Ask, 'Why am I doing things?' regularly. Sometimes you'll have an answer like, 'because it's my good friend, and I enjoy our time together.' But other times, you'll realize 'it's because I'm bored and just craving easy stimulation.'
Higher awareness helps a lot, then you cut out doing things for reasons you don't want to do them.
If you want to get good at skills, get intensely curious about how things work. When you're driven by curiosity instead of just wanting the results, getting results becomes easier.
Take the violin. I'm a terrible violinist and I don't particularly want to be a good violinist, but I'm fascinated with it. There's no frets on a violin, it's all hand movement that make the sounds… it's really interesting. So I get obsessed with it, without wanting any result, and it's easy to play around.
Or take SETT. The process of building communities online, making tweaks, and seeing how it all relates… getting obsessed with the skill beyond wanting the outcome.
If you've got that obsession and internal curiosity, then you know, 'I could figure this out if I read a lot about it and try it out a lot'… even if it's beyond your current skill.
I think people have a natural inclination towards doing it this way when they're born. Kids do this a lot more than adults do. As adults, we have this filter -- an adult thinks, 'I might be interested in painting…' but then the kicks in, and we think say, 'Ahhh, I'll never be a real artist, I couldn't get good at it' and so we don't start.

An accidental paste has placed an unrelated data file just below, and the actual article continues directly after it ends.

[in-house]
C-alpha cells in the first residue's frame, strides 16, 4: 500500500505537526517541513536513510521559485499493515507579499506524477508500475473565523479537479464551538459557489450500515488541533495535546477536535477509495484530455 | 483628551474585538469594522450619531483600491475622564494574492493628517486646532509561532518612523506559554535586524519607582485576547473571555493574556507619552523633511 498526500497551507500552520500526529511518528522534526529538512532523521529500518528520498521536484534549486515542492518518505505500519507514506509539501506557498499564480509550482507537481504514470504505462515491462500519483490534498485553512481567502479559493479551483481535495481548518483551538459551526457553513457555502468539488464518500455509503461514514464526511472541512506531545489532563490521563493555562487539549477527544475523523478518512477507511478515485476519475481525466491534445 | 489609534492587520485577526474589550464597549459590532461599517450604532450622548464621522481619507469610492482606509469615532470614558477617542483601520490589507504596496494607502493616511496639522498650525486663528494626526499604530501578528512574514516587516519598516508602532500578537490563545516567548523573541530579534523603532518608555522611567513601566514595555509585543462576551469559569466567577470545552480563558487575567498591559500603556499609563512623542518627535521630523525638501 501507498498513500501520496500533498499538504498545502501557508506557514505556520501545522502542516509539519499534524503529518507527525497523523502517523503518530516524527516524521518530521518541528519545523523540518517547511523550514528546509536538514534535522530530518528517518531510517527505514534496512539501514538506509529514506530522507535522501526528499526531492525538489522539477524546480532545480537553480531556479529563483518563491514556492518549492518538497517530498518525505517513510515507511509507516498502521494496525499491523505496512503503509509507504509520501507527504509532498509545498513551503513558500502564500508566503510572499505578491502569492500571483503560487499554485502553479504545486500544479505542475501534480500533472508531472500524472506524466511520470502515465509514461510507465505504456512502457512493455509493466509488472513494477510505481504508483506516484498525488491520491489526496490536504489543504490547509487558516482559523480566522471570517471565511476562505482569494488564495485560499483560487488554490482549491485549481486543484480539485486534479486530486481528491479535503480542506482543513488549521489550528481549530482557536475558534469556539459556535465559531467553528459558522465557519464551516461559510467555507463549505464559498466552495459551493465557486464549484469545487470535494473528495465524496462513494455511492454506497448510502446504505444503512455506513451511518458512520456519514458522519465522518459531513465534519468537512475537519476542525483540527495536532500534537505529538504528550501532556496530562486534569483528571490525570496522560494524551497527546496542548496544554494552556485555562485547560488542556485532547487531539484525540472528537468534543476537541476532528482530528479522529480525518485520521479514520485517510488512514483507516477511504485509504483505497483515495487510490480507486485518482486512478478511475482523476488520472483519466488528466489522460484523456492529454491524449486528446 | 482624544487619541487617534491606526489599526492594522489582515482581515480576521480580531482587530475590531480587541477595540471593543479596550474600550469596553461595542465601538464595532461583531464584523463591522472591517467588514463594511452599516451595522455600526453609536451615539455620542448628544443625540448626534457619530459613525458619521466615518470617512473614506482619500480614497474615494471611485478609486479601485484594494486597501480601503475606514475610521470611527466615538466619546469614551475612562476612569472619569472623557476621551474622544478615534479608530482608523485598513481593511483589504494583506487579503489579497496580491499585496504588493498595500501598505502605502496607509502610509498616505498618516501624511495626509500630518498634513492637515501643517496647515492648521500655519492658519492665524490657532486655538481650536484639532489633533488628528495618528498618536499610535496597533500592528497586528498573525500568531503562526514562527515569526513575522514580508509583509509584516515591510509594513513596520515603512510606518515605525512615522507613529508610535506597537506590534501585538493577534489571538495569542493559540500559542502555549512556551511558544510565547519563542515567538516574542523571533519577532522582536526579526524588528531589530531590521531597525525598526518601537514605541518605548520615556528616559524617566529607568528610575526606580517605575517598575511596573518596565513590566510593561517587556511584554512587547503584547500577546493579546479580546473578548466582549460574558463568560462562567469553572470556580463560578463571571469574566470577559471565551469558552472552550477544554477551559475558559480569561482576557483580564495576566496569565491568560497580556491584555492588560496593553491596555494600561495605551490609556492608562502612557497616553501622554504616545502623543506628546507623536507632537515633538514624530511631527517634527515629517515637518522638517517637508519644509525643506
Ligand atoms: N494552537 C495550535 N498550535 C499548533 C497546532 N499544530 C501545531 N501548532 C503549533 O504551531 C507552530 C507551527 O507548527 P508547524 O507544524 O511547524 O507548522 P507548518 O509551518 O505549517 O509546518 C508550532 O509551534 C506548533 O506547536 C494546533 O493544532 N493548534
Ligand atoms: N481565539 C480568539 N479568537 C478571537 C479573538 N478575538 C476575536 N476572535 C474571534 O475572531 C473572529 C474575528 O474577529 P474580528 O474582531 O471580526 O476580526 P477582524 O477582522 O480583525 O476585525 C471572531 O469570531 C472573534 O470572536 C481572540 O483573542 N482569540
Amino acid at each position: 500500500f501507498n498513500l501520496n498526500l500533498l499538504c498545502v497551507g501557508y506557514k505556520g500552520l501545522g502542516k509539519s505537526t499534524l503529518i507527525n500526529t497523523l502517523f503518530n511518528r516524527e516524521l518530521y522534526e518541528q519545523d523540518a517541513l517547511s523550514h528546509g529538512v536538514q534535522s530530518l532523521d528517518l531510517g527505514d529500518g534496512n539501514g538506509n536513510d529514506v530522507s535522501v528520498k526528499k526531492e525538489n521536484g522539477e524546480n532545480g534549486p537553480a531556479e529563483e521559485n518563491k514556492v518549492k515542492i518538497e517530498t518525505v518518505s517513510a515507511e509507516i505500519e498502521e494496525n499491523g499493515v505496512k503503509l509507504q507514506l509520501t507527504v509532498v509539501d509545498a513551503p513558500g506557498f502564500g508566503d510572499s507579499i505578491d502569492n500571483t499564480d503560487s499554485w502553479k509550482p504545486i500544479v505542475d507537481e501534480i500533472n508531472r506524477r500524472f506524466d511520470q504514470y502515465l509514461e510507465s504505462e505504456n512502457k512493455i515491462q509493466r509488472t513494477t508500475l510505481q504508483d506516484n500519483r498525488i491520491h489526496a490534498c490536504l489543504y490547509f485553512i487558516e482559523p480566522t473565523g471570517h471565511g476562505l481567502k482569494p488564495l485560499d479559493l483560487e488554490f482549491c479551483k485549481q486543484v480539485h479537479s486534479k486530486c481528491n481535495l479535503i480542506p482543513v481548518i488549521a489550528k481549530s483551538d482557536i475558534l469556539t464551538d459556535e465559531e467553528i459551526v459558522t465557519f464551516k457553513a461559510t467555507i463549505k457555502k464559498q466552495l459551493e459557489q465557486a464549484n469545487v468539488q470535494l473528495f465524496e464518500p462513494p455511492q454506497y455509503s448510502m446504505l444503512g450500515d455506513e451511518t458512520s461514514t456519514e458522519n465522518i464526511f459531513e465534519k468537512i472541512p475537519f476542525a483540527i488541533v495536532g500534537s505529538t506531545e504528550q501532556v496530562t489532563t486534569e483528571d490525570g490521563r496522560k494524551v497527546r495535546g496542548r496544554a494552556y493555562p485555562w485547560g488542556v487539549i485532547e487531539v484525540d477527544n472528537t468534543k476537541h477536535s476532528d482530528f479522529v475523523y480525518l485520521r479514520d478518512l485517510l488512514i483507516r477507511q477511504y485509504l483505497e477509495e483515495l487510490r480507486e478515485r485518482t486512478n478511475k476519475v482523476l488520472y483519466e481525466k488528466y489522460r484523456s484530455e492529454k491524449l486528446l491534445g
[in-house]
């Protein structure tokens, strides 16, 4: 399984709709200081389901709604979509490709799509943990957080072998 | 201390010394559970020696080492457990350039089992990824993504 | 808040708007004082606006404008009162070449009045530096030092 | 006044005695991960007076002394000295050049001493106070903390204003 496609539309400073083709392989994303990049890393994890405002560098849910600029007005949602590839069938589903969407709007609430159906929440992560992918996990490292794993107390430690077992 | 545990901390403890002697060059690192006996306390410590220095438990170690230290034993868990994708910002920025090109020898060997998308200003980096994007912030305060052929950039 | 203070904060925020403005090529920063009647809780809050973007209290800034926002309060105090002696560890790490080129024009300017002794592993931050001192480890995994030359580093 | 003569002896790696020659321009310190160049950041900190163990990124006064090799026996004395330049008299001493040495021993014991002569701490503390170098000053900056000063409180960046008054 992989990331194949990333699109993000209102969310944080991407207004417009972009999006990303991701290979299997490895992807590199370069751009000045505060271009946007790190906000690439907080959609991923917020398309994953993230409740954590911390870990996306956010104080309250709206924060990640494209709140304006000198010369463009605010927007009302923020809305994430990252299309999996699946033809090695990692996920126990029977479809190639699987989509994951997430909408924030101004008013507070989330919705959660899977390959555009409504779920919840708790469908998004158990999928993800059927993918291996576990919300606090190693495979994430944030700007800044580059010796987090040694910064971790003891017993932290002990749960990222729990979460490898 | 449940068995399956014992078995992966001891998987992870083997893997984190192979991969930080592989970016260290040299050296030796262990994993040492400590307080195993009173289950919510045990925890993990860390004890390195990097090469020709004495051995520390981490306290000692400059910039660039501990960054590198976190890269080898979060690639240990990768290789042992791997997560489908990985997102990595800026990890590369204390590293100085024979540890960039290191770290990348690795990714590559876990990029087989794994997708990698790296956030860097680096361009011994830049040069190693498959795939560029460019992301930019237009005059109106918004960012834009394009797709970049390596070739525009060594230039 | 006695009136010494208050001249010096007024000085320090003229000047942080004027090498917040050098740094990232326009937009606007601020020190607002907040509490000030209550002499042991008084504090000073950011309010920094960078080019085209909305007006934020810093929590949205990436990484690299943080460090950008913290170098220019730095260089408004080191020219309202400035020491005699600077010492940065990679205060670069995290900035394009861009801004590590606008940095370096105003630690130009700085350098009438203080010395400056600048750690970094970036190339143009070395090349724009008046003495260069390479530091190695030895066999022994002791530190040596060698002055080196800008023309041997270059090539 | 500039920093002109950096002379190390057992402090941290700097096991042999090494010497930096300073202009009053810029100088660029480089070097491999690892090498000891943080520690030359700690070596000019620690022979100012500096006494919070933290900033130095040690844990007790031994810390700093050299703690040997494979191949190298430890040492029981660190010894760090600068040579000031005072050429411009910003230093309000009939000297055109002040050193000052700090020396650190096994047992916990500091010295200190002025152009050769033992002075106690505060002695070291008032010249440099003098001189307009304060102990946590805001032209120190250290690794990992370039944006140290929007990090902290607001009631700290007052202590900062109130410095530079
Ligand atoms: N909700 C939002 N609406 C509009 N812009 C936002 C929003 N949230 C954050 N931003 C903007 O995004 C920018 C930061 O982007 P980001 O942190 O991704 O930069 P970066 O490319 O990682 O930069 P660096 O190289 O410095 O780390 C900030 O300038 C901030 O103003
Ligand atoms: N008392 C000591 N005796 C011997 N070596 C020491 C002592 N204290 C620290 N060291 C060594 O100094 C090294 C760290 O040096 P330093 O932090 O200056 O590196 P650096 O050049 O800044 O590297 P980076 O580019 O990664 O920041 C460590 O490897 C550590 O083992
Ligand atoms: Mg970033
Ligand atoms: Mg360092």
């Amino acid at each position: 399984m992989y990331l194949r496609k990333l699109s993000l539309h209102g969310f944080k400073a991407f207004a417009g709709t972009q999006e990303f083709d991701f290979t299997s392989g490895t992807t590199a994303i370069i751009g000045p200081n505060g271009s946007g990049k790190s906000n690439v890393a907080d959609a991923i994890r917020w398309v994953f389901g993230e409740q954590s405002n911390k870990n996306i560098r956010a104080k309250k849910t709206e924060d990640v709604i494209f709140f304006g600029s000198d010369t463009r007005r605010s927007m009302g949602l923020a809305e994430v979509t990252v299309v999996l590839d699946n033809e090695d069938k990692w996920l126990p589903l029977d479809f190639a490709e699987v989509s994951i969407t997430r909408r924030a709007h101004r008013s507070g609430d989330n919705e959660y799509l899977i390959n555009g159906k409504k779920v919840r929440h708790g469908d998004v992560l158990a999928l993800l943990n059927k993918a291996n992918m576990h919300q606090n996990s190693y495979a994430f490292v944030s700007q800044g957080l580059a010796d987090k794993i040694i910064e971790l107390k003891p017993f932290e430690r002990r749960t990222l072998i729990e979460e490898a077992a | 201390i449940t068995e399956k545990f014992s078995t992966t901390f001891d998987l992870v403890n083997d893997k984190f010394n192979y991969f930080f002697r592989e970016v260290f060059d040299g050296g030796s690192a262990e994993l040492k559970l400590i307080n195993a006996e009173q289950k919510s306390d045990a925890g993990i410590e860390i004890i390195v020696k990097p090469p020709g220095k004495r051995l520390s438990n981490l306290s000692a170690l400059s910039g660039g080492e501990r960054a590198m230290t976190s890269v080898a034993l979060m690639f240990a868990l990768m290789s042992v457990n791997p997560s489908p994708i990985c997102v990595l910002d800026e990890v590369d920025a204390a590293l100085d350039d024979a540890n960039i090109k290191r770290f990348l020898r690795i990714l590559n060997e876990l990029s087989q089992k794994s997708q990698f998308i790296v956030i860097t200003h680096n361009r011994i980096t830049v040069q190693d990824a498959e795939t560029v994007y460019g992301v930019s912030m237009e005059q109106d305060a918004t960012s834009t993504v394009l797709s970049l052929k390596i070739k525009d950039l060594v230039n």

But if you just buy paint and start painting, you can explore it a little bit, see if you enjoy it, and just get started. You might then get good.
If you look at what society expects from you, it's narrow. Get good grades, get a good job, have some kids, and enjoy passive entertainment. If you're not really conscious of it, you never set your own expectations outside of that narrow path.
Society doesn't expect you to be creative, you have to give yourself permission to do it.
You stop over-thinking and do it. If you give yourself enough time before you start, you can talk yourself out of absolutely anything. But if you say, 'I'm just going to see what happens, and who cares what the results are?" you can get going and start getting momentum.
I saw a violin for $50 online, and I thought maybe I'd teach myself a song. And if I didn't like it, I'd resell the violin for $25, and lose nothing.
I do projects in my RV, like making a metal ceiling for an RV, and so I buy tiles and see if I can do it. It gives you the confidence to tackle the next thing.
If you're thinking of painting, go buy some cheap paints and just get started before you over-think it.